It however restricts he High Court's powers not to issue redress where the same is available under any other law such as the Uganda Human Rights Commission (UHRC) Act. On procedures, Clauses 5 to 6 provide that for a matter to be taken to court, it should be by an Ordinary Complaint and the matter should be heard in open court by a single judge.

The bill also provides for reference from a subordinate court or tribunal, if in the course of any proceedings any question of violation of a fundamental right and freedom guaranteed under Chapter four of the Constitution arises. In this case, proceedings in the subordinate court are stayed until the High Court determines the human rights question, and the decision of the high court is binding on the subordinate one.

Clause 7 of the bill empowers High Court to make all orders it considers necessary and appropriate for the enjoyment of rights and freedoms including compensation when a right has been violated, unlawfully denied or there is need for its enforcement.

The bill also provides for appeals from the High Court to the Court of Appeal. Kamateeka, who also doubles as the chairperson of the Human Rights Committee appeared before the Legal committee today to defend her bill. She told the committee that once approved the bill will give people an opportunity to choose to file human rights violation cases before the Uganda Human Rights Commission or courts of law.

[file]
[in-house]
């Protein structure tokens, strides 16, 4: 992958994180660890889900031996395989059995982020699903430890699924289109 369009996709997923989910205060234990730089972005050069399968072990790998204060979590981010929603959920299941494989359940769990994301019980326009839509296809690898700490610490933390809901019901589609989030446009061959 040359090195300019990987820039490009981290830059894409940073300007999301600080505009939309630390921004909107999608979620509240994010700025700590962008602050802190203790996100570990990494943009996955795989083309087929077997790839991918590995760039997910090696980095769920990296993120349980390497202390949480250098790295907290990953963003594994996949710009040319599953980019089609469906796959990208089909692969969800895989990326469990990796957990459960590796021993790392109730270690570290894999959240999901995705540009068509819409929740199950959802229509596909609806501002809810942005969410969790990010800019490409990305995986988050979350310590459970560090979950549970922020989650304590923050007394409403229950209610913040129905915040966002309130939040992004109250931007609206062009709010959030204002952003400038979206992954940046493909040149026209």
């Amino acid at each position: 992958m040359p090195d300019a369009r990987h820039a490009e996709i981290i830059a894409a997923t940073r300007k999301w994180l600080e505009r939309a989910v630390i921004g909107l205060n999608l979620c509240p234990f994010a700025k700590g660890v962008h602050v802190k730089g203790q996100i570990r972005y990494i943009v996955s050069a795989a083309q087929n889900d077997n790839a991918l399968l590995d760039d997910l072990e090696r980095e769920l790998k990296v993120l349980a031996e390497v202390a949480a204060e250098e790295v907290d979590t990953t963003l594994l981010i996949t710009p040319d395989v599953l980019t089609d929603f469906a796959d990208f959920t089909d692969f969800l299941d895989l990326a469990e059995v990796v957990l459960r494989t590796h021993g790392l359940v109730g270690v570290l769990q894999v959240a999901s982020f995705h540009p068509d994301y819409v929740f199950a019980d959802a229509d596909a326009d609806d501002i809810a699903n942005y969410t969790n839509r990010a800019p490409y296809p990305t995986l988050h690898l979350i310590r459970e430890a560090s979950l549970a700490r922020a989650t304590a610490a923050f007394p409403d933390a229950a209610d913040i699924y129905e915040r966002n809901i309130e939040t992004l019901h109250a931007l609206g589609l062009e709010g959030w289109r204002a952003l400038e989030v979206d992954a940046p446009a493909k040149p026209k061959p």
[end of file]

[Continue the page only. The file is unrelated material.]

However, some committee members led by Robinah Rwakoojo, the Legal Committee Vice Chairperson wondered whether the bill will not limit powers of Uganda Human Rights Commission. Kamateeka clarified that the Human Rights bill does not in any way limit the powers of Uganda Human Rights Commission.

Kamateeka also said that due to the absence of enforcement procedures, applicants are currently at the mercy of the judges.

Meanwhile, the Foundation for Human Rights Initiative (FHRI) says that Clause 4 of the bill should be amended to grant original jurisdiction of human rights cases to the Chief Magistrates Court.

Dr. Rebecca Amollo, the FHRI Research and Advocacy Officer told legislators that it would be easier for complainants to receive justice in the magistrates' courts due to the case backlog in High Court.

Different reports have in the past pinned government agencies for various human rights violations, including arbitrary killings, torture and cruel treatment, poor conditions in detention centres and harassment of opposition politicians.

In 2016, a human rights report by the US State Department's Bureau of Democracy highlighted lack of respect for the integrity of the person (unlawful killings, torture, and abuse of detainees), restrictions on civil liberties (freedoms of assembly, expression), and violence and discrimination against marginalised groups, such as women and children as the most serious human rights problems in Uganda.